Joseph Frank’s biography of Dostoyevsky makes him arrive in mid-June 1862 and stay there for two weeks. The first of his two letters from Paris in Frank’s edition of Selected letters (Rutgers Univ. Press 1987) describes the City of Lights as “a most boring city, and if it weren’t for the many truly remarkable things it has, one could die of boredom here.” In the second letter he says: “I don’t like Paris, even though it is absolutely beautiful. “Sensing his age at 40, he admits that it would be” very different “if he had come to Paris as a student. Otherwise, “the best thing about this place is its fruit and its wine.”
Imagine Dostoevsky’s Underground Man, who considers his 40 years to be “a great old age”, hanging out in a bar in Place Pigalle with Baudelaire, who welcomed his 30th birthday a decade earlier by asking himself: “If I have lived three minutes in one… am I not ninety? The negative electricity generated the instant these two men made eye contact would make the air crackle and hiss. In Arcades, Benjamin quotes the emphasis placed by André Gide on the “centrifugal and disintegrating” force that “Baudelaire, like Dostoyevsky, recognized himself and that he felt opposed to his productive concentration”.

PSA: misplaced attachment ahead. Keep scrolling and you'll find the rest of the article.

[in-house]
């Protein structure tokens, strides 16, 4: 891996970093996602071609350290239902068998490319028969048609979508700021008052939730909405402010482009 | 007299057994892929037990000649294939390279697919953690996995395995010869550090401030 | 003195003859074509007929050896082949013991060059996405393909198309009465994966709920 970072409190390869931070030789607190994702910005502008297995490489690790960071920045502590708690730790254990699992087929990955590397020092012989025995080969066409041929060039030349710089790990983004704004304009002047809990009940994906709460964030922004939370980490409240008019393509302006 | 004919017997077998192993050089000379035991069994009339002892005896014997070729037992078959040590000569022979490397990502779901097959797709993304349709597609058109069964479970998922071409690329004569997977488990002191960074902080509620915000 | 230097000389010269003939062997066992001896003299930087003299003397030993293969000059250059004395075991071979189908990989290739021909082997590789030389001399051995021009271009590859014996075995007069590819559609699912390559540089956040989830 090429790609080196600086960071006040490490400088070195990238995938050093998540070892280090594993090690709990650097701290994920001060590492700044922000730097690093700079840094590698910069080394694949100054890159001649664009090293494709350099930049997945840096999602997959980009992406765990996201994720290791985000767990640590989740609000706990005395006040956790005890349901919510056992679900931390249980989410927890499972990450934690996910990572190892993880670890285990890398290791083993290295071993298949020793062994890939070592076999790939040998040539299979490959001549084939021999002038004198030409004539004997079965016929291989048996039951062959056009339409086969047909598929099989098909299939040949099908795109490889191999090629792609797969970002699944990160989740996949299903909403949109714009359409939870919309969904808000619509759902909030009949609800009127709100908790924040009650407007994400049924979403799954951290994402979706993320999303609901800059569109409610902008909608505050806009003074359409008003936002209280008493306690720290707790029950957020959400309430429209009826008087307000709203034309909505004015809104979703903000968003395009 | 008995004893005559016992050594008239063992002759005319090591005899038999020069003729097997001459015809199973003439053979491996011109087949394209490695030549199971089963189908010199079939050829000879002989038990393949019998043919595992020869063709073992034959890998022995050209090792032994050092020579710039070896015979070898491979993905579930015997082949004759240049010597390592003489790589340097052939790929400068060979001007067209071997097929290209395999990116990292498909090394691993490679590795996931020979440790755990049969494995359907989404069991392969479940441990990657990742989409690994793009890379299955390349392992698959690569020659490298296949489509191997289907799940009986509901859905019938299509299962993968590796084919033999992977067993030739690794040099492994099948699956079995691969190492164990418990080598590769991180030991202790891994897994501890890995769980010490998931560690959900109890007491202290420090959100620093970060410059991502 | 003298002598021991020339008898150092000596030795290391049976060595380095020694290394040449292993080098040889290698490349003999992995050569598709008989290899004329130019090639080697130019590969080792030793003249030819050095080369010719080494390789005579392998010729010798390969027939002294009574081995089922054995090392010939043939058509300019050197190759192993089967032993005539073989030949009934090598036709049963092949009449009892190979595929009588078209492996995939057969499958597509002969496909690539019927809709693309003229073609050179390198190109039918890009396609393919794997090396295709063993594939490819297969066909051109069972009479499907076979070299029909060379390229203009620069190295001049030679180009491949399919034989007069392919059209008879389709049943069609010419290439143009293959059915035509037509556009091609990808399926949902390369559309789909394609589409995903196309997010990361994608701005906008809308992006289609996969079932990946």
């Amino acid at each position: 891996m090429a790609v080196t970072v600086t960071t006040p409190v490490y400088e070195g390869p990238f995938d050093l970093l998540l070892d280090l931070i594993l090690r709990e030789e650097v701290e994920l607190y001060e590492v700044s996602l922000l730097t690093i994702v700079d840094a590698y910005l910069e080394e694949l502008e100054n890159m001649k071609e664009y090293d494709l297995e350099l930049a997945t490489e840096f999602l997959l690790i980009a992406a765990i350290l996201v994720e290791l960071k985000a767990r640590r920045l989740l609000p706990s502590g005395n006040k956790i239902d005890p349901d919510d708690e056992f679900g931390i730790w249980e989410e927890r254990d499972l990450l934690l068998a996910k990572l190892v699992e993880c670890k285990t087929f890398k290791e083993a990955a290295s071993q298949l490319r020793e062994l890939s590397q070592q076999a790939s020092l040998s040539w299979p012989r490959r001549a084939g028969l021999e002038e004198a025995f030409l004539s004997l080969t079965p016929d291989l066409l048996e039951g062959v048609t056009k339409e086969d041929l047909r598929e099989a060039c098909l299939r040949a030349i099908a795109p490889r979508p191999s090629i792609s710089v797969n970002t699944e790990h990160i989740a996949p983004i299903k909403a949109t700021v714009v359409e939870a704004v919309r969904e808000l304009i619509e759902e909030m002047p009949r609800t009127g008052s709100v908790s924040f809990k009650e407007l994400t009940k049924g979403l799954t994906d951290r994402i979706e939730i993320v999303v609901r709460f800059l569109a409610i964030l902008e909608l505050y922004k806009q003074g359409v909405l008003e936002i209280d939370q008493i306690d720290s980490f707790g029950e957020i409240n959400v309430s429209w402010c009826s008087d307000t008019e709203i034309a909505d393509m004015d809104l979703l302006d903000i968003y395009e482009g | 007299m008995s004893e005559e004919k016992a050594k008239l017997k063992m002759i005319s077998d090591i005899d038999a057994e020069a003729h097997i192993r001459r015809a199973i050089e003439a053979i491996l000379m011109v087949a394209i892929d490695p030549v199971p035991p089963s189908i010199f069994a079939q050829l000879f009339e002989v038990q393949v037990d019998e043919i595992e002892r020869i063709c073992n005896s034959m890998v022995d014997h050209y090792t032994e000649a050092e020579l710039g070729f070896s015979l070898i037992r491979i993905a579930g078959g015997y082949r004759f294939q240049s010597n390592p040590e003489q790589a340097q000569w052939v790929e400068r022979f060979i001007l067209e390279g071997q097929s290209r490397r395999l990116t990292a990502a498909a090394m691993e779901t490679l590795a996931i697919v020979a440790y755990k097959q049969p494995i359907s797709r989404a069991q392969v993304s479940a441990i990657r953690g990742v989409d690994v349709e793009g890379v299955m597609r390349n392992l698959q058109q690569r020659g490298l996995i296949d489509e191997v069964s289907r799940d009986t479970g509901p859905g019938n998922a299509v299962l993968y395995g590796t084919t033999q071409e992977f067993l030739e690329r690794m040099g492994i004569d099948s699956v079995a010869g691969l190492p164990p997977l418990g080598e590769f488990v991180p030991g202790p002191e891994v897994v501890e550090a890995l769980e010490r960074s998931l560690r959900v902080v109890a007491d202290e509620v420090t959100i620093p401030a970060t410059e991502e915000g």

In a photo allegedly taken while in Paris, Dostoyevsky looks like my image of the anti-hero narrator of Metro Notes (1864), a man who did not come out of the bosom of nature but from a retort. As for Baudelaire, “if looks could kill,” the photographer would have died like a nail in a Dickensian door.
So it’s safe to say that the conversation could start with a conflict of personal terminology, Baudelaire saying “what your mortally ill man calls inertia I call boredom“and Dostoevsky retorts, very on his guard,” How do you know of my Remarks when I haven’t posted that damn thing yet? “
Since wormwood makes the heart more affectionate, it doesn’t take long before the splenic facades are in ruins, suddenly it’s New Year’s Eve in July, and good times Charlie says to his old pal Dusty “Be drunk, always! That’s the point; nothing else matters. ”When Dusty says,“ Drunk on what? Charlie is ready for him, “With wine, with poetry or with virtue, as you wish. to get drunk. And if sometimes you wake up to find the drunkenness half or all gone, ask the wind, the wave, the star, the bird, the clock, whatever flies, whatever. speak, ask what time it is; and the wind, wave, star, bird or clock will answer you – “Dusty picked up the signal, sounding,” Yes, it’s time to get drunk! “